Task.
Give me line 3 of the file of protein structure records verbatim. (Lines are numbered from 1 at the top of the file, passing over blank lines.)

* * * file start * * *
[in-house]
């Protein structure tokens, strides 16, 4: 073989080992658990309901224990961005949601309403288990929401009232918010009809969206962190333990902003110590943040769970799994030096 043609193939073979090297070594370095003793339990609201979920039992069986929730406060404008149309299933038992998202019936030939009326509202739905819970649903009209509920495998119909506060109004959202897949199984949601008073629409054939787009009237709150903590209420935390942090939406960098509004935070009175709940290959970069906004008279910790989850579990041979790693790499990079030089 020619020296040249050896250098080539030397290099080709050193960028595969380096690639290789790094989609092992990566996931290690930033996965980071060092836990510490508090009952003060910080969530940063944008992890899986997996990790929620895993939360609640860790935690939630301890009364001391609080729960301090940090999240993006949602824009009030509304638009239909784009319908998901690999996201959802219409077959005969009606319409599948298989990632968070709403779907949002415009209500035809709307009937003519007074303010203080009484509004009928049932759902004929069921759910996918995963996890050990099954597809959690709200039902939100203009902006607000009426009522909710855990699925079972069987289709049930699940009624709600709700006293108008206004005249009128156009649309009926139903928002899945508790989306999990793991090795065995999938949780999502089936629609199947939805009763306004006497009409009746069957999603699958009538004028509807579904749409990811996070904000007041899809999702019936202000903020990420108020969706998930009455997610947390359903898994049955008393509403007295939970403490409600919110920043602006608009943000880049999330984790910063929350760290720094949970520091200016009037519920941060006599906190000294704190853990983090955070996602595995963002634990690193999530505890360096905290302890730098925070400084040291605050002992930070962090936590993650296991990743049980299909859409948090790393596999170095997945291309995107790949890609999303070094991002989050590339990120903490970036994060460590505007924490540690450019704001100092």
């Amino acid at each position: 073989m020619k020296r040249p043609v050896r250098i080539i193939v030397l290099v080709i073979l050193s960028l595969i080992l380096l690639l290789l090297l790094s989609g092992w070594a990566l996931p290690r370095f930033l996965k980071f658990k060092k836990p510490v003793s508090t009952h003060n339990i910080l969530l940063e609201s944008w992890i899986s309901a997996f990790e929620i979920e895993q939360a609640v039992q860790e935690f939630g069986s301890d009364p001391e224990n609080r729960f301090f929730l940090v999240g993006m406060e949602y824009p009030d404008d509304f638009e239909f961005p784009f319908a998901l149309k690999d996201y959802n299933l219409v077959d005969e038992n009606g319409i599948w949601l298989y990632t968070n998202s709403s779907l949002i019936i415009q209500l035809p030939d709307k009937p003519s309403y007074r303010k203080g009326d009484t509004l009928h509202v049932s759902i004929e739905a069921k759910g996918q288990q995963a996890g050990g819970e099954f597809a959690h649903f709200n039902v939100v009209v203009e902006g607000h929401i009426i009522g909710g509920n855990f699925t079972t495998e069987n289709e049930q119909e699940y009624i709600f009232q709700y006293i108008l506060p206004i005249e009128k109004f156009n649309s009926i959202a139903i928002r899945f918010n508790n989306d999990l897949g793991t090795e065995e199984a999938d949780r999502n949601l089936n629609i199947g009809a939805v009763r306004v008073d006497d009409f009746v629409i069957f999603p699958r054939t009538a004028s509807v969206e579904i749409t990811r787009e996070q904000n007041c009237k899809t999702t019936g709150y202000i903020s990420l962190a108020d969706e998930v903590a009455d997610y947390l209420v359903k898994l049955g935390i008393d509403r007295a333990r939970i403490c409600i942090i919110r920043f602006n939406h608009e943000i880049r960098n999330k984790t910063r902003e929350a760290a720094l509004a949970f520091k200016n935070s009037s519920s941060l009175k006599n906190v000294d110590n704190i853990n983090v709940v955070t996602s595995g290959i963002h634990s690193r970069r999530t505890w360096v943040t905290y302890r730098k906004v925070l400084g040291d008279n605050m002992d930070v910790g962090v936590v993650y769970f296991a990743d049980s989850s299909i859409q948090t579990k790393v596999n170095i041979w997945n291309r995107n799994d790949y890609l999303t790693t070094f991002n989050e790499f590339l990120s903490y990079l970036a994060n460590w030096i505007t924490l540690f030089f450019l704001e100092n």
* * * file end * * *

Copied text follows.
């Amino acid at each position: 073989m020619k020296r040249p043609v050896r250098i080539i193939v030397l290099v080709i073979l050193s960028l595969i080992l380096l690639l290789l090297l790094s989609g092992w070594a990566l996931p290690r370095f930033l996965k980071f658990k060092k836990p510490v003793s508090t009952h003060n339990i910080l969530l940063e609201s944008w992890i899986s309901a997996f990790e929620i979920e895993q939360a609640v039992q860790e935690f939630g069986s301890d009364p001391e224990n609080r729960f301090f929730l940090v999240g993006m406060e949602y824009p009030d404008d509304f638009e239909f961005p784009f319908a998901l149309k690999d996201y959802n299933l219409v077959d005969e038992n009606g319409i599948w949601l298989y990632t968070n998202s709403s779907l949002i019936i415009q209500l035809p030939d709307k009937p003519s309403y007074r303010k203080g009326d009484t509004l009928h509202v049932s759902i004929e739905a069921k759910g996918q288990q995963a996890g050990g819970e099954f597809a959690h649903f709200n039902v939100v009209v203009e902006g607000h929401i009426i009522g909710g509920n855990f699925t079972t495998e069987n289709e049930q119909e699940y009624i709600f009232q709700y006293i108008l506060p206004i005249e009128k109004f156009n649309s009926i959202a139903i928002r899945f918010n508790n989306d999990l897949g793991t090795e065995e199984a999938d949780r999502n949601l089936n629609i199947g009809a939805v009763r306004v008073d006497d009409f009746v629409i069957f999603p699958r054939t009538a004028s509807v969206e579904i749409t990811r787009e996070q904000n007041c009237k899809t999702t019936g709150y202000i903020s990420l962190a108020d969706e998930v903590a009455d997610y947390l209420v359903k898994l049955g935390i008393d509403r007295a333990r939970i403490c409600i942090i919110r920043f602006n939406h608009e943000i880049r960098n999330k984790t910063r902003e929350a760290a720094l509004a949970f520091k200016n935070s009037s519920s941060l009175k006599n906190v000294d110590n704190i853990n983090v709940v955070t996602s595995g290959i963002h634990s690193r970069r999530t505890w360096v943040t905290y302890r730098k906004v925070l400084g040291d008279n605050m002992d930070v910790g962090v936590v993650y769970f296991a990743d049980s989850s299909i859409q948090t579990k790393v596999n170095i041979w997945n291309r995107n799994d790949y890609l999303t790693t070094f991002n989050e790499f590339l990120s903490y990079l970036a994060n460590w030096i505007t924490l540690f030089f450019l704001e100092n």